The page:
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Kingfountain #1

The Queen's Poisoner

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King Severn Argentine’s fearsome reputation precedes him: usurper of the throne, killer of rightful heirs, ruthless punisher of traitors. Attempting to depose him, the Duke of Kiskaddon gambles…and loses. Now the duke must atone by handing over his young son, Owen, as the king’s hostage. And should his loyalty falter again, the boy will pay with his life.

Seeking allies and eluding Severn’s spies, Owen learns to survive in the court of Kingfountain. But when new evidence of his father’s betrayal threatens to seal his fate, Owen must win the vengeful king’s favor by proving his worth—through extraordinary means. And only one person can aid his desperate cause: a mysterious woman, dwelling in secrecy, who truly wields power over life, death, and destiny.

336 pages, Kindle Edition

First published March 1, 2016

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About the author

Jeff Wheeler

99 books4,563 followers
Wall Street Journal bestselling author Jeff Wheeler took an early retirement from his career at Intel in 2014 to write full-time. He is a husband, father of five, and a devout member of The Church of Jesus Christ of Latter-day Saints. Jeff lives in the Rocky Mountains.

Jeff's blog and suggested reading order can be found on his website: http://www.jeff-wheeler.com/

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Displaying 1 - 30 of 2,271 reviews
Profile Image for Melissa ♥ Dog/Wolf Lover ♥ Martin.
3,460 reviews9,611 followers
July 3, 2017
7-3-17 This book and the next two or three are $1.99 on Audible for the US right now. I'm not sure about anywhere else.

MY BLOG: Melissa Martin's Reading List

I got this book free through the kindle first program. I'm doing pretty good at picking winners!


Damn book made me cry, a good cry and sad cry!


Lord Kiskaddon made a mistake when he didn't abide by the King's wishes and he lost his eldest son and had to give over another one of his children as a ward. Lady Eleanor and Lord Kiskaddon decided to send Owen, they had to do this or their whole family would be killed.

Owen is only eight-years-old and he is terrified to say the least. He's so afraid of being away from his family and that he is going to be killed by the King. He finds solace in the kitchen playing with tiles, which seems to be a form of dominoes, and staying out of the way.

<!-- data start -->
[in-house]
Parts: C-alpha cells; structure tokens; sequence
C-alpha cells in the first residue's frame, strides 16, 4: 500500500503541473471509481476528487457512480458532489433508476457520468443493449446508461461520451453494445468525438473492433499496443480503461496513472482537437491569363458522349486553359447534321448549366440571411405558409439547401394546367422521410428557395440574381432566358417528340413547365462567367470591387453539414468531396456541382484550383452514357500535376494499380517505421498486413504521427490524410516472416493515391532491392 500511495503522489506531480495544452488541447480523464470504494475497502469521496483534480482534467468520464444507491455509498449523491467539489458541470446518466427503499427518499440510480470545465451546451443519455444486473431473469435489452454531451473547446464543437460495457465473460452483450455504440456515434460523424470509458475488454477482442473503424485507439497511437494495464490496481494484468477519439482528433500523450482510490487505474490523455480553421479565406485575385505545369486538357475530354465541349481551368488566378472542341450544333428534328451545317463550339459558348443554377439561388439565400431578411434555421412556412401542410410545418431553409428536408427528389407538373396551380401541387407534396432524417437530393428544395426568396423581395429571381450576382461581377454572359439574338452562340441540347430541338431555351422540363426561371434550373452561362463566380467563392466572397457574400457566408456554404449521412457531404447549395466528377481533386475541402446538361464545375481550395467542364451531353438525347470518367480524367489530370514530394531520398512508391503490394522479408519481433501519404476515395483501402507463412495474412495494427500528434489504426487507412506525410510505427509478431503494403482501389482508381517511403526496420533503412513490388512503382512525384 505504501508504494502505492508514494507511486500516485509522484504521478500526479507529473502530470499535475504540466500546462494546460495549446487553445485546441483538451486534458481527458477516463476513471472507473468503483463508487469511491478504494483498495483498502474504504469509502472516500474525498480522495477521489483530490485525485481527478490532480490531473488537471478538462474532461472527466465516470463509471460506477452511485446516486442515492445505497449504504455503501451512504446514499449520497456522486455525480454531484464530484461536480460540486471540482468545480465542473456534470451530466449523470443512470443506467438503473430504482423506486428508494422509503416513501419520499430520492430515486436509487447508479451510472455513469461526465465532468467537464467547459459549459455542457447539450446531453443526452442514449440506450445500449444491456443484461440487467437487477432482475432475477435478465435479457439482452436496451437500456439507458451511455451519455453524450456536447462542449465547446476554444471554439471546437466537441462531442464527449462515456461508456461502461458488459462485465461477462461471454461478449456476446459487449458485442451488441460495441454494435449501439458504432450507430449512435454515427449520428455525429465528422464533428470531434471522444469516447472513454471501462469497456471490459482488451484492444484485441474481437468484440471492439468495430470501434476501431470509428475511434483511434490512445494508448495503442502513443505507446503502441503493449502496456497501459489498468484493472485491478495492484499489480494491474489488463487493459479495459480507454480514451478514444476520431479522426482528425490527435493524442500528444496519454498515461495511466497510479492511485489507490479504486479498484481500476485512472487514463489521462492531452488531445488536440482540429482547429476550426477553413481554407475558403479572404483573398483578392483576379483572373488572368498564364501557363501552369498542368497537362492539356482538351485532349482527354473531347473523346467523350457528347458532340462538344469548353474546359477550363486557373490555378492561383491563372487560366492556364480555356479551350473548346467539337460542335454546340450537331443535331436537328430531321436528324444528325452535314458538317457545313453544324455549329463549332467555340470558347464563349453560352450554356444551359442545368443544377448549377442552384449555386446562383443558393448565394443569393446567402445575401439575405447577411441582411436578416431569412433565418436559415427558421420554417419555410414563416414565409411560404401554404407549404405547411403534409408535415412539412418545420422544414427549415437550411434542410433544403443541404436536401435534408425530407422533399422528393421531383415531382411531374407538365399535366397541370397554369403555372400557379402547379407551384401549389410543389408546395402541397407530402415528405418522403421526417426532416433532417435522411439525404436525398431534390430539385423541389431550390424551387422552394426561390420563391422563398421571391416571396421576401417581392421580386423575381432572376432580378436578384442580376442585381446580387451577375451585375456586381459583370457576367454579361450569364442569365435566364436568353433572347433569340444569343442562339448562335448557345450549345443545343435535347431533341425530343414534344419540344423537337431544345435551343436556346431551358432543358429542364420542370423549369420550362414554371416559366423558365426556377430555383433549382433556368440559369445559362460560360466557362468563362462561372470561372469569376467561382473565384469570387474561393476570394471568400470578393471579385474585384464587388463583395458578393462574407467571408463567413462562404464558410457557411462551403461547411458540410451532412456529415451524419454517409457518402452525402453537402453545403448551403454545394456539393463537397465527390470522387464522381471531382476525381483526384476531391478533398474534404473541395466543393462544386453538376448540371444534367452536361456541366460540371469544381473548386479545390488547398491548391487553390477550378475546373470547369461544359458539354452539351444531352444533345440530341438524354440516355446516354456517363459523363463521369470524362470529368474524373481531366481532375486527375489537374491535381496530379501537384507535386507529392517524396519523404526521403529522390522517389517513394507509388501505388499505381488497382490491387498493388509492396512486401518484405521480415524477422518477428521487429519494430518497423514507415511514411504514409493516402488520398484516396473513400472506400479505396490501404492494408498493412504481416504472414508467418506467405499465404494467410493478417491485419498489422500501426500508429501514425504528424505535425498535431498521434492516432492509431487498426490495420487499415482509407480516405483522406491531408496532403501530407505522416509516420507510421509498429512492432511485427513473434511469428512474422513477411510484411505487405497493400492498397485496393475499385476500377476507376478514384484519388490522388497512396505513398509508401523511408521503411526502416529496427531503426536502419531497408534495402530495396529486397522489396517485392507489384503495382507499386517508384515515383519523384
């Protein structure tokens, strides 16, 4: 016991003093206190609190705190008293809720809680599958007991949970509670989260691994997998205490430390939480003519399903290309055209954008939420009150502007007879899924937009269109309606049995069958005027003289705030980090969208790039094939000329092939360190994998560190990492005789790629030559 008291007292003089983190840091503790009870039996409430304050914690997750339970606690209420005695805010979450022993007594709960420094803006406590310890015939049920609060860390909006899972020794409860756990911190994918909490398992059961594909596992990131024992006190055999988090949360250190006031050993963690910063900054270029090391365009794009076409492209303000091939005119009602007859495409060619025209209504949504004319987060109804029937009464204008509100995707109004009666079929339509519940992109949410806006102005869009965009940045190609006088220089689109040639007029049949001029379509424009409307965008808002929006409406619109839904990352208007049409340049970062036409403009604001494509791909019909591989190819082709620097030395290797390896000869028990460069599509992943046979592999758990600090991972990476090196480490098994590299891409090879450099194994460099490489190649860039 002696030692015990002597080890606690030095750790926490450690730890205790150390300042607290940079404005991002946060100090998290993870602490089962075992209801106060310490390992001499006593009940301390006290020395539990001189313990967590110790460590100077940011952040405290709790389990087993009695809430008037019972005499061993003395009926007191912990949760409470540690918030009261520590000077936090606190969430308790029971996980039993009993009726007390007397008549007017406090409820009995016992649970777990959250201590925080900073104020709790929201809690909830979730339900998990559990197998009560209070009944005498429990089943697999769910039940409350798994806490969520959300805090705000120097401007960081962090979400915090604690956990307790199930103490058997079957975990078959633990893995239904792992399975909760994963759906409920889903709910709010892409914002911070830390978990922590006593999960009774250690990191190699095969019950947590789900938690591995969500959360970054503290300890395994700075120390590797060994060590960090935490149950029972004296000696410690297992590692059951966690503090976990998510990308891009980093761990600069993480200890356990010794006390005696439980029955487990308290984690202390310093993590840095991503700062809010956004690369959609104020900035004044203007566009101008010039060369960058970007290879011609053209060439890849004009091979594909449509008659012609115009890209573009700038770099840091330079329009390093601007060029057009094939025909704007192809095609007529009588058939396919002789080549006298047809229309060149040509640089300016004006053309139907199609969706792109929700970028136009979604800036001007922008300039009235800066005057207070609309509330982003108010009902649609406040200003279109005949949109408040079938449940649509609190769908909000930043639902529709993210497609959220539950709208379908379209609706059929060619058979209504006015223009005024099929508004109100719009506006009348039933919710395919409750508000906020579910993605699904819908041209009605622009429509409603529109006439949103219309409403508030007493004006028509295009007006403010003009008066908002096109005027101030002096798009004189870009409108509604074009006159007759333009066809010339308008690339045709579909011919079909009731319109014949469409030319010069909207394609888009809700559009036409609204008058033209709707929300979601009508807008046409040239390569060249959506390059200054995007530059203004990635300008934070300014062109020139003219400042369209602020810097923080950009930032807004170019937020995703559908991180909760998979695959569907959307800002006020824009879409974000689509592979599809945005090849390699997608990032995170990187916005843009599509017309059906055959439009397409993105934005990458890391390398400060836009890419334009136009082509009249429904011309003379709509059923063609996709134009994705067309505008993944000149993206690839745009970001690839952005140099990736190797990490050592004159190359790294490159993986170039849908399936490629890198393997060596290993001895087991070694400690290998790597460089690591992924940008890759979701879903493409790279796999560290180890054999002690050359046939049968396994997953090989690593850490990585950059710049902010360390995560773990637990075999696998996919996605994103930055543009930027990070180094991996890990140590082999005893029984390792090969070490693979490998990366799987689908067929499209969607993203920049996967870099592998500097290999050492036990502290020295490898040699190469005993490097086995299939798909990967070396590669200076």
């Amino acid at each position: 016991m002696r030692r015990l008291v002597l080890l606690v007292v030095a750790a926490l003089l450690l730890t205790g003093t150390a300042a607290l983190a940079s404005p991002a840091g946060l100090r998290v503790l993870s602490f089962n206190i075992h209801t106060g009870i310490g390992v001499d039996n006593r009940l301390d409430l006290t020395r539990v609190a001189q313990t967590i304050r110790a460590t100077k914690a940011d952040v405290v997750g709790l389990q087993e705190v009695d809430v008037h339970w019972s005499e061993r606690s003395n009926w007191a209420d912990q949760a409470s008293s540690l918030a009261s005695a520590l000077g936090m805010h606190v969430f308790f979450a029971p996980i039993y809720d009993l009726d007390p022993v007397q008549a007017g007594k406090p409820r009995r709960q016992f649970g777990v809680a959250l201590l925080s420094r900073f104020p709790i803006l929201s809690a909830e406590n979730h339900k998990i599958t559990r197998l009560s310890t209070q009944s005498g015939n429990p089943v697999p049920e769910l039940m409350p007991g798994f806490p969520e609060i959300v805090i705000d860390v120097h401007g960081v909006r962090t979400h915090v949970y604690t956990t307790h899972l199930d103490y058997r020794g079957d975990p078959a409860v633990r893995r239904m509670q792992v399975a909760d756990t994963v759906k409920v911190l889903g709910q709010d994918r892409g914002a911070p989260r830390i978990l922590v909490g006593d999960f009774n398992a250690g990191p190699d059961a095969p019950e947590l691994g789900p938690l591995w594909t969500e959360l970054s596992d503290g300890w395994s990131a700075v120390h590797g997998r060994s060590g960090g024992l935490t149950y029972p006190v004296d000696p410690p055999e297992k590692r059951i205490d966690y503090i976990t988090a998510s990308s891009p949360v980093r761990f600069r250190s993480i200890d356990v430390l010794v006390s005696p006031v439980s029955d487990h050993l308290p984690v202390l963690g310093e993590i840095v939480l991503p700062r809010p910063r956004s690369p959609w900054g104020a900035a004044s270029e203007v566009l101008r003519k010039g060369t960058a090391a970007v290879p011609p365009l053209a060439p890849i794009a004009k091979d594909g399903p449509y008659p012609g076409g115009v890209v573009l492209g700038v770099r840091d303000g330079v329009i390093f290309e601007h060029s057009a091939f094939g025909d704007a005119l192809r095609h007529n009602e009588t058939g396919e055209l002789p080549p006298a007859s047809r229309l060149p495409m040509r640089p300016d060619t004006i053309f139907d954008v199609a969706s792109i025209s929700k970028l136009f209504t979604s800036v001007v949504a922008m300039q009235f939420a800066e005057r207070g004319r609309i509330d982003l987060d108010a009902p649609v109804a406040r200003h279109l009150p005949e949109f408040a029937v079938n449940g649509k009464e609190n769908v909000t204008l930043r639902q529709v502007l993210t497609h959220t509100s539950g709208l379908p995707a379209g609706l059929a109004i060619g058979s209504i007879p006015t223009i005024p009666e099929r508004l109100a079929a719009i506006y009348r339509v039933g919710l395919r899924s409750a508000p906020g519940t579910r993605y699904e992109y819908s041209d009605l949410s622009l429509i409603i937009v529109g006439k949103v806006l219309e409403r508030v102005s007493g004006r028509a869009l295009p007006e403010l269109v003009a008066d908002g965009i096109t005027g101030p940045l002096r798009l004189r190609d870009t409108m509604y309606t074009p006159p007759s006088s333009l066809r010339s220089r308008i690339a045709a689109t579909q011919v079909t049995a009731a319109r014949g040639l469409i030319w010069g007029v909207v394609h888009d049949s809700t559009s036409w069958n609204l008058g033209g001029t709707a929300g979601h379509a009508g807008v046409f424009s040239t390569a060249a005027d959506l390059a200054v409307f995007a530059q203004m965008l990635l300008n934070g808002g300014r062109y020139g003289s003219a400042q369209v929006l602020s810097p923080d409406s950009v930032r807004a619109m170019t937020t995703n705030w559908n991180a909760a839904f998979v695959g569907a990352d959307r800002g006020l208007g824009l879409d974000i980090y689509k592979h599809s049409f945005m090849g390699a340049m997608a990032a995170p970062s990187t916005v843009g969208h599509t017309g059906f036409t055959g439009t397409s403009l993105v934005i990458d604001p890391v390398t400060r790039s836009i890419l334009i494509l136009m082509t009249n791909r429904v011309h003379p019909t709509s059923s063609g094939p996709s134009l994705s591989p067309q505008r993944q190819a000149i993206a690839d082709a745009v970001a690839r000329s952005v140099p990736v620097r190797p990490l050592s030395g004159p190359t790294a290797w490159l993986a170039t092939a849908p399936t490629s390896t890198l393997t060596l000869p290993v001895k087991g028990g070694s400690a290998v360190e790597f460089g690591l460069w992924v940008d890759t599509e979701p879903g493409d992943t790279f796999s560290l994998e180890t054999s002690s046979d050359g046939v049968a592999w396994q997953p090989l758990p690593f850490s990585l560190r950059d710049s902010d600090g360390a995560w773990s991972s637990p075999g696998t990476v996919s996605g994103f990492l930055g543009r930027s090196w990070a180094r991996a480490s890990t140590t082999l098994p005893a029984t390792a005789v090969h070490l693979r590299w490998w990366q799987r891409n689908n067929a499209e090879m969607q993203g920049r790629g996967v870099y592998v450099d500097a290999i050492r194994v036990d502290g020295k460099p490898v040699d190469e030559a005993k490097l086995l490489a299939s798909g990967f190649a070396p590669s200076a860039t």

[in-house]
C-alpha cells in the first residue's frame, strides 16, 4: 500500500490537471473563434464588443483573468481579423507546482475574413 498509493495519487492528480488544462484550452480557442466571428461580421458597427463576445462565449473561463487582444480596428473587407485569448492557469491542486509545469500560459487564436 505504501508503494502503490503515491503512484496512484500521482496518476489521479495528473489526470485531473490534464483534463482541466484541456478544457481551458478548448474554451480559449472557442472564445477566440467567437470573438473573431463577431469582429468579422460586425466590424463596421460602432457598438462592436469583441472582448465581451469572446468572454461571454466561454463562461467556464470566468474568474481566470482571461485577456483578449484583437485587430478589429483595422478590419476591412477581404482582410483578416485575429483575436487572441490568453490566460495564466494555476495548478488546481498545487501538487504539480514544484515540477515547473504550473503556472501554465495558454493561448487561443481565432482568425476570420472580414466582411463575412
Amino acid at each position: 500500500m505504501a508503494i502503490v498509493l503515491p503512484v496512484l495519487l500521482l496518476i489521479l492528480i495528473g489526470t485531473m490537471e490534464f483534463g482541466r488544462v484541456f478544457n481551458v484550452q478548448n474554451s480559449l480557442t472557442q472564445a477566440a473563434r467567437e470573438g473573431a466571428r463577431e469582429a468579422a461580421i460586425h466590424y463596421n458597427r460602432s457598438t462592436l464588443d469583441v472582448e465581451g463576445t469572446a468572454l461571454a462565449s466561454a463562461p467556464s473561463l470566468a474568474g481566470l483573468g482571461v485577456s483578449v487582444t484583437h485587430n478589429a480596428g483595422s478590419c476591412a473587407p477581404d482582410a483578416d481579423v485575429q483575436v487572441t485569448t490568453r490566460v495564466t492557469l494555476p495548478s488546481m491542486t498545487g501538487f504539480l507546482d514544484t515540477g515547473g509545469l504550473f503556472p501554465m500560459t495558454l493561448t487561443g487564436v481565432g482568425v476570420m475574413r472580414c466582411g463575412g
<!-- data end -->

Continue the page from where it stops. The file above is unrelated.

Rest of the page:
Owen makes some friends and enemies in the castle. One of these friends is Ankaretta who is the Queen's Poisoner, she is said to have been killed years ago but alas, she is not dead. She lives in the castle right under their noses. That is the only spoiler I'm giving out about her but lets just say she is so smart and so nice and being a poisoner is not the only thing she is. She starts to train Owen in things he needs to do to win over the King and it's not what you may think.

At one point, one of the king's men brings his granddaughter to be friends with Owen. He is terrified of her at first and wants to run for the hills, she talks up a storm and is scared of nothing. They end up forming a wonderful bond and he can share secrets with Evie and trust her with his life and vise versa. They are such good characters and they made me laugh out loud a few times at their antics.

There is magic in the book as well. There is always magic right?

There are also people in the book that are Fountain-blessed. I'm not going to tell you what that means because you need to read if for yourself. It's really awesome though!


If your thinking this is some high action book.. it is not. The book is about Owen and what all he has to do to try to save his family and figure out his life plan. We find out some things in the book that are not all they seem. The book is just so good, even though I thought it was going to be about something totally different, I loved it just the same. I look forward to more books in the series or trilogy.
Profile Image for Katie B (Bisforbookiemonster).
37 reviews12 followers
March 17, 2016
I'm totally going against the majority of the ratings here, but this book has left me with mixed feelings. I like the premise, a lot, which is the reason that I chose it as my pick for March’s Kindle First. I like the idea of a trilogy where each book focuses on the main character at a different time in his life. Add to that the concept of magic, and I was intrigued.

But that’s really where the intrigue ended.

I’d like to say that this book involves a sly power play for the throne or the tricks and secrets that make up court politics, but it doesn’t. At all.